Jun 14, 2016
Late last fall, Jeff Cornelius took a leap into the restaurant world with Globe Hall, a casual and friendly spot that is reminiscent of Texas bars. There is live music, a divey vibe, and fabulous smoked meats cooked in a mammoth smoker named Betty. In honor of Barbecue Week, Eater asked this meat man to share the story of his restaurant in a Q&A. Here it is:
What's the short elevator description of your restaurant? Globe Hall is a barbecue joint, dive bar, and music hall in the Globeville neighborhood - near the Coliseum and the National Western Complex. It's been a saloon since the early 1890s - probably the longest surviving one in Globeville. The music hall is an old Croatian/Slovenian meeting lodge that was built in 1903. I bought it from the original fraternal lodge - it's never changed hands before.
What motivated you to open it? I wanted to open a place like the small town barbecue joints and honkeytonks I remember from my college days in Austin, Texas. Bikers, hippies, cowboys, frat boys, young, old, single, married, kids, grandmas and grandpas - everyone got along at these places. The combination of good barbecue, cold beer, and live music seems to bring out the best in people and it was palpable in those places. That's what I wanted to create with Globe Hall and I think I have. I'm there every night and I see everyone enjoying themselves - laughing, dancing, making new friends at the bar. I think its extremely important that we have places we can go and leave our divisions at the door and celebrate the things we all love - good food, good music and a cold drink are a great place to start.
Why this location? The property was for sale and I fell in love with it. Its only 5 minutes from downtown, 5 minutes from the stock show, all the development is headed our way and you can't build over a hundred years of history into a new building, so its pretty unique.
Will there ever be a second one? There can only be one Globe Hall - it's in Globeville and was originally named St. Jacob's Lodge Hall. It's all I'm focused on at the moment.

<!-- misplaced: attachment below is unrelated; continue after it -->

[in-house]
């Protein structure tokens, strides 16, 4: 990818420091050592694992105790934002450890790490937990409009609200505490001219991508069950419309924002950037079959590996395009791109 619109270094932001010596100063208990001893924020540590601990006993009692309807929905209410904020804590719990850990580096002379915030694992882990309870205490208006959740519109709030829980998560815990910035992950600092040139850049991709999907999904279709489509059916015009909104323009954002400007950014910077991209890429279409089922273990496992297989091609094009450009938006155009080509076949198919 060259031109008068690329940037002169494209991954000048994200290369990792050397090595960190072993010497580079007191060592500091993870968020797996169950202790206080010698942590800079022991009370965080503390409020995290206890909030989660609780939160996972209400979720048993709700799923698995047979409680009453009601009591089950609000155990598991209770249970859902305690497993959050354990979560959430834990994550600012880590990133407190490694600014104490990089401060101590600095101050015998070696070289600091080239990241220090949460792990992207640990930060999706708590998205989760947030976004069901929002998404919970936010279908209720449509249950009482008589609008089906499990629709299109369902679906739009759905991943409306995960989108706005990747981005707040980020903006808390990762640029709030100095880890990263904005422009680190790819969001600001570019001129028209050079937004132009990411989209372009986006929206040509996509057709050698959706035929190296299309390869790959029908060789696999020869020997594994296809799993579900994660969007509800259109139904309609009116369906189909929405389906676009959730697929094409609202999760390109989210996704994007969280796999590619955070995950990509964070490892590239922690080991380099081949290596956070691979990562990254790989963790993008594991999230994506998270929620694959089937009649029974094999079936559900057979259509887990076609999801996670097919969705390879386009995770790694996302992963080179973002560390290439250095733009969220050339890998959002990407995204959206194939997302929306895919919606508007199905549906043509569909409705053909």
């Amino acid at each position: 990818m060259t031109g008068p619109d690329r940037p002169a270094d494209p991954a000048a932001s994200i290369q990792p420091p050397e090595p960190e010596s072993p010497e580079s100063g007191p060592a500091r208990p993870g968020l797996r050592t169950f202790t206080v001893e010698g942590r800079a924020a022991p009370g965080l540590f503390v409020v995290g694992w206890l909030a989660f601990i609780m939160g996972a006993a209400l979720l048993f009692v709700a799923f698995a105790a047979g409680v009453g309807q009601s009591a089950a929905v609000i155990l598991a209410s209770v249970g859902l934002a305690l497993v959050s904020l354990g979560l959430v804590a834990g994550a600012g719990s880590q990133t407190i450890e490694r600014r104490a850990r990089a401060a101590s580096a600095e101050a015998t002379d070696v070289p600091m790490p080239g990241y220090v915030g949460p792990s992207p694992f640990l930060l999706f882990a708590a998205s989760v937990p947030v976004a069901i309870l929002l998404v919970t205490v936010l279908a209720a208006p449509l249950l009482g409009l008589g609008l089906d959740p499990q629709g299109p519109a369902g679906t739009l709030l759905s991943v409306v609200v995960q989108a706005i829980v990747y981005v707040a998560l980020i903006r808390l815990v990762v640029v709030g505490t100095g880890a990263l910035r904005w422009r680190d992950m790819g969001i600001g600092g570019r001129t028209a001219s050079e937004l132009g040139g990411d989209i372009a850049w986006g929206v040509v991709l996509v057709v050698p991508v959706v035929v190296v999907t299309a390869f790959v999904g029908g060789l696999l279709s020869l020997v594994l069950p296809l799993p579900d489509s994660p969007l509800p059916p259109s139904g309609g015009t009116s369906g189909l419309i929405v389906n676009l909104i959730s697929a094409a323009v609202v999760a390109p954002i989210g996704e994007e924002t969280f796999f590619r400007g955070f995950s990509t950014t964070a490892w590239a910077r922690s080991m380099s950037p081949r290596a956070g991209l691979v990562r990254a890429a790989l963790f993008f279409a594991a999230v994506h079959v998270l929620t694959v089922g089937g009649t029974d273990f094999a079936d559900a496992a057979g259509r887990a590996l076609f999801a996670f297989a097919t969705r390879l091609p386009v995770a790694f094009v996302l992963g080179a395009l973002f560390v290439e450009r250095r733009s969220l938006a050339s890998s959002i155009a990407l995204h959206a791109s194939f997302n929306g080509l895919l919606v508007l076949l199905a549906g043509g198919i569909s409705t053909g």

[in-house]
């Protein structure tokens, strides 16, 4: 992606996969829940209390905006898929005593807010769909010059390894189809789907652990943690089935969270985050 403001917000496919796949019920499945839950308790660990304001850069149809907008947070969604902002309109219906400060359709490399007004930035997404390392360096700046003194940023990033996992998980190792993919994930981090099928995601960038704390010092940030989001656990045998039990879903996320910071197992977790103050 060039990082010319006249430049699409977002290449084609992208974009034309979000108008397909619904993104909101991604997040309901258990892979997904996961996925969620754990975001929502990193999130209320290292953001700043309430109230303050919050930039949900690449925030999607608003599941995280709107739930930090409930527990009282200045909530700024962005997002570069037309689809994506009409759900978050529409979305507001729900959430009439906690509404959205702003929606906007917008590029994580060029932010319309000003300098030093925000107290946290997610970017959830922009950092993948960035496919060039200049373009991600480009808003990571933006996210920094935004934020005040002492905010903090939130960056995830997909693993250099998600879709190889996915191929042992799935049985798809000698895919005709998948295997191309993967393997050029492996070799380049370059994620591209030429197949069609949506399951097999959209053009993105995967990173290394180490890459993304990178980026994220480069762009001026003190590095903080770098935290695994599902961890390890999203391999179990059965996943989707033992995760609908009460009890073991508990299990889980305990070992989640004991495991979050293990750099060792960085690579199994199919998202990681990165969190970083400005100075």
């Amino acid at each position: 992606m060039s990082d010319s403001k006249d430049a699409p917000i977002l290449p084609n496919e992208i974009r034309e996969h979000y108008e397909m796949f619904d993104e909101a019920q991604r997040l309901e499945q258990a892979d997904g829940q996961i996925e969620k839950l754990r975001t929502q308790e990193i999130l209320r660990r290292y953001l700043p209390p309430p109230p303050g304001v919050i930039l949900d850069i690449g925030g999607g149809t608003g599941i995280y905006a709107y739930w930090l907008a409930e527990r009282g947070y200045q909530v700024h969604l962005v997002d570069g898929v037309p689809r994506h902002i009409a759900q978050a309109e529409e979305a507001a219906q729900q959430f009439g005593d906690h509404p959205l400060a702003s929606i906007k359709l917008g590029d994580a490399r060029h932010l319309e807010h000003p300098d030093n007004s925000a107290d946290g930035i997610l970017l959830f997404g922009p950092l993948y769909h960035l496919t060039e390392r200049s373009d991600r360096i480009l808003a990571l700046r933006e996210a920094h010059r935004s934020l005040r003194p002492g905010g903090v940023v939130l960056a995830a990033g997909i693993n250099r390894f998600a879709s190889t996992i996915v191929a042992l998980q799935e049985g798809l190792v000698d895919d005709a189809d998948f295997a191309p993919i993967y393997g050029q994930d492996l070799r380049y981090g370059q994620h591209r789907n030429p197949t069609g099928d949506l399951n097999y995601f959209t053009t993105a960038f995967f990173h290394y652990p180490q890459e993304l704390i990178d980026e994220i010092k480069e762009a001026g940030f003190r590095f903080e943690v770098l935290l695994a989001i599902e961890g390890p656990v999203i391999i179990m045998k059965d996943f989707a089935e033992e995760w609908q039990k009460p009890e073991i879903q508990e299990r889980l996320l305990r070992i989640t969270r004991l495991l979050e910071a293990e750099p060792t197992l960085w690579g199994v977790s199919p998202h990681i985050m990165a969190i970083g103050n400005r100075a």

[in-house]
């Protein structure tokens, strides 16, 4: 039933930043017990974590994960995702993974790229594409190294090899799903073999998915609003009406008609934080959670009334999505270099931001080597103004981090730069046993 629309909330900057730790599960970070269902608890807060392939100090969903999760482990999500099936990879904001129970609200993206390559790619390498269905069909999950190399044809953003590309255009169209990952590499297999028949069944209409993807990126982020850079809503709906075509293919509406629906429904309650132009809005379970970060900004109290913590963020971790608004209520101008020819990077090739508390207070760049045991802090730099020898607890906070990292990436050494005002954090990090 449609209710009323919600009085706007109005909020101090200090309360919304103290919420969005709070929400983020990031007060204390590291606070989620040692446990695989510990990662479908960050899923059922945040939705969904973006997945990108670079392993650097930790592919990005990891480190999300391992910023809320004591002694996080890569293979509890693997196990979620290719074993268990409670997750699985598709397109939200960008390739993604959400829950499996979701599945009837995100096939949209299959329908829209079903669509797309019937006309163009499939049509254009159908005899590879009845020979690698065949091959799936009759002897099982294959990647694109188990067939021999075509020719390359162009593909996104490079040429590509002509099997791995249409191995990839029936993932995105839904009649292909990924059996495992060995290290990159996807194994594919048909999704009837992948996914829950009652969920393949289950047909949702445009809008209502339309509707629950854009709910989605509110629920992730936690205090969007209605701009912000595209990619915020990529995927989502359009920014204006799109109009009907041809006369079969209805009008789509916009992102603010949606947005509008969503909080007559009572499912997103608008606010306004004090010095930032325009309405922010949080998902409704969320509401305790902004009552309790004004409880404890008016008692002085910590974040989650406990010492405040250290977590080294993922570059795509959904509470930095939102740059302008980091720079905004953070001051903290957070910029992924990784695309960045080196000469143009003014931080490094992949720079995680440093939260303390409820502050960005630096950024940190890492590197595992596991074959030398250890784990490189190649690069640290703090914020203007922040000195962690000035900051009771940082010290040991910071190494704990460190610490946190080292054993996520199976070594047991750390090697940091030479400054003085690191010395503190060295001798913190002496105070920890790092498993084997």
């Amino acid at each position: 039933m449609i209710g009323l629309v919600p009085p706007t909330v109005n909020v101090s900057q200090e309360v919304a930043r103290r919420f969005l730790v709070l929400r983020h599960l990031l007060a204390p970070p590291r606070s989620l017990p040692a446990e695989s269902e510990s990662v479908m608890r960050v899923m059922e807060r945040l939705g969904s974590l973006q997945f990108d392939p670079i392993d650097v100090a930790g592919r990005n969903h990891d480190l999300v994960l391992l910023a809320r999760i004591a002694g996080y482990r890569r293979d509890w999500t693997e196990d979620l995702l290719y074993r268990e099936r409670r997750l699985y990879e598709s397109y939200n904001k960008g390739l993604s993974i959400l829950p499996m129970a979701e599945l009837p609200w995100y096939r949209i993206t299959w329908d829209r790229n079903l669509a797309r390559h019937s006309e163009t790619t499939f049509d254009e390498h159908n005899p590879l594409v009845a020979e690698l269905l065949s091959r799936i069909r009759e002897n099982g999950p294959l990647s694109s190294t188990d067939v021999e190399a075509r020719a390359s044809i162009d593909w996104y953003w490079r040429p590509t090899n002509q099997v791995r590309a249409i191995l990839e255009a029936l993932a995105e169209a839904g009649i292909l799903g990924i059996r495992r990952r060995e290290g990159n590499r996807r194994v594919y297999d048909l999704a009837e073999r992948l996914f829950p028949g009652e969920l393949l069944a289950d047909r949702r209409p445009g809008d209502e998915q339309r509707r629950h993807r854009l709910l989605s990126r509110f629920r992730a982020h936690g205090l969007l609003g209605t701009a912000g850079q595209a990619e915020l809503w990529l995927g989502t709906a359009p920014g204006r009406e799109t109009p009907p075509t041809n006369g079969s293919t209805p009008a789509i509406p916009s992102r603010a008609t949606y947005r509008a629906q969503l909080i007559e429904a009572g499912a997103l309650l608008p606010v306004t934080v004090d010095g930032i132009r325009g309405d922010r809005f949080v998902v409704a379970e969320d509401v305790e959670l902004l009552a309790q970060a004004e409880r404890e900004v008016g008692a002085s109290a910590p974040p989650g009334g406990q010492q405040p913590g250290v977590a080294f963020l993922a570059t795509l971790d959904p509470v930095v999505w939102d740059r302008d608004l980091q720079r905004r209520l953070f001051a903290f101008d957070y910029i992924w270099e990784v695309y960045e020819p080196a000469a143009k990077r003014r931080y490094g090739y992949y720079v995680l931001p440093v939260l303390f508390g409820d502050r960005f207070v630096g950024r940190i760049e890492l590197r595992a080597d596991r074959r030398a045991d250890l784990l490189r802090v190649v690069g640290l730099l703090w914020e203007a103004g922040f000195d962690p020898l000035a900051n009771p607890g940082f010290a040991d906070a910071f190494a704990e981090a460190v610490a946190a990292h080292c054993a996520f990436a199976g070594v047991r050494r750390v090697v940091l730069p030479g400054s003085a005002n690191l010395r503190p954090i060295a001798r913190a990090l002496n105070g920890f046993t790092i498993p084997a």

What's your philosophy on barbecue? For me, three ingredients make great barbecue. 1. The food is cooked with passion and caring. 2. Wood is the only fuel used to cook the meat. 3. The food is ultimately shared among a group of people, be that friends, family or guests in your establishment.
What about sides? We offer three classic sides and like to keep the menu simple: potato salad, coleslaw, and ranch beans. We put a lot of thought into the development of the sides. For the potato salad and coleslaw, I didn't want them to be a mayonnaise-y mess. We went for crisp and clean flavor profiles to compliment the richness of the proteins.
How did you choose your smoker? I met Daniel Vaughn, who is the Barbecue Editor for Texas Monthly magazine, at the National Barbecue Association meeting in 2014. He's probably eaten at more barbecue joints in Texas than anyone in history, has a great palate for the central Texas-style I wanted to cook and spends his time interviewing owners and pitmasters, so he knows how they prepare their food. After narrowing my search to the top three commercial smokers on the market, he told me the only one that would reproduce the central TX flavor I wanted was the Oyler 1300, made by J&R Manufacturing in Mesquite, TX. Main reason - its 100% wood-fired.